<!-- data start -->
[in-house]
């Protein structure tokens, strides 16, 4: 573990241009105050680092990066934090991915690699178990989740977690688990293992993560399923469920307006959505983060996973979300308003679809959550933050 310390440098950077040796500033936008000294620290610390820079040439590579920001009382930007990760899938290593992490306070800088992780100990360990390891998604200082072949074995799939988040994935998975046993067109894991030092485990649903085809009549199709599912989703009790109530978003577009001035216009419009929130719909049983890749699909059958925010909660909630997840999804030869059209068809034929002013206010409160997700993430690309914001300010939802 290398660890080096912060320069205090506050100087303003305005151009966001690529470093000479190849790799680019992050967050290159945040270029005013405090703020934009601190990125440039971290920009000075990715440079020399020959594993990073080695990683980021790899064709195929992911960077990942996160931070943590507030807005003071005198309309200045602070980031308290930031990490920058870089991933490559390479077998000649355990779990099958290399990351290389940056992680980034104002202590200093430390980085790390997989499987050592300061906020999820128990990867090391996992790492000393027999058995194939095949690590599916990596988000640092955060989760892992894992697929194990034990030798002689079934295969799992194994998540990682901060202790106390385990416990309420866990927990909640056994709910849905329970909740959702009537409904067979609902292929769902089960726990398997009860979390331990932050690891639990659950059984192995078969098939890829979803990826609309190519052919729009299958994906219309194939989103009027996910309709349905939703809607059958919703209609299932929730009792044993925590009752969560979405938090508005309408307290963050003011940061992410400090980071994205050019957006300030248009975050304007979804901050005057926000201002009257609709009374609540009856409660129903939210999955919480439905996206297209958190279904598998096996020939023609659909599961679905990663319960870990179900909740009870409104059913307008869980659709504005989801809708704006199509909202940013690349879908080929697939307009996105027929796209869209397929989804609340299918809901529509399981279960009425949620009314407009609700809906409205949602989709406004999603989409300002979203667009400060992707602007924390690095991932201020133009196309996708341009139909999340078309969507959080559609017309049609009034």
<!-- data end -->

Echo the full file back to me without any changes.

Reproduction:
[in-house]
């Protein structure tokens, strides 16, 4: 573990241009105050680092990066934090991915690699178990989740977690688990293992993560399923469920307006959505983060996973979300308003679809959550933050 310390440098950077040796500033936008000294620290610390820079040439590579920001009382930007990760899938290593992490306070800088992780100990360990390891998604200082072949074995799939988040994935998975046993067109894991030092485990649903085809009549199709599912989703009790109530978003577009001035216009419009929130719909049983890749699909059958925010909660909630997840999804030869059209068809034929002013206010409160997700993430690309914001300010939802 290398660890080096912060320069205090506050100087303003305005151009966001690529470093000479190849790799680019992050967050290159945040270029005013405090703020934009601190990125440039971290920009000075990715440079020399020959594993990073080695990683980021790899064709195929992911960077990942996160931070943590507030807005003071005198309309200045602070980031308290930031990490920058870089991933490559390479077998000649355990779990099958290399990351290389940056992680980034104002202590200093430390980085790390997989499987050592300061906020999820128990990867090391996992790492000393027999058995194939095949690590599916990596988000640092955060989760892992894992697929194990034990030798002689079934295969799992194994998540990682901060202790106390385990416990309420866990927990909640056994709910849905329970909740959702009537409904067979609902292929769902089960726990398997009860979390331990932050690891639990659950059984192995078969098939890829979803990826609309190519052919729009299958994906219309194939989103009027996910309709349905939703809607059958919703209609299932929730009792044993925590009752969560979405938090508005309408307290963050003011940061992410400090980071994205050019957006300030248009975050304007979804901050005057926000201002009257609709009374609540009856409660129903939210999955919480439905996206297209958190279904598998096996020939023609659909599961679905990663319960870990179900909740009870409104059913307008869980659709504005989801809708704006199509909202940013690349879908080929697939307009996105027929796209869209397929989804609340299918809901529509399981279960009425949620009314407009609700809906409205949602989709406004999603989409300002979203667009400060992707602007924390690095991932201020133009196309996708341009139909999340078309969507959080559609017309049609009034």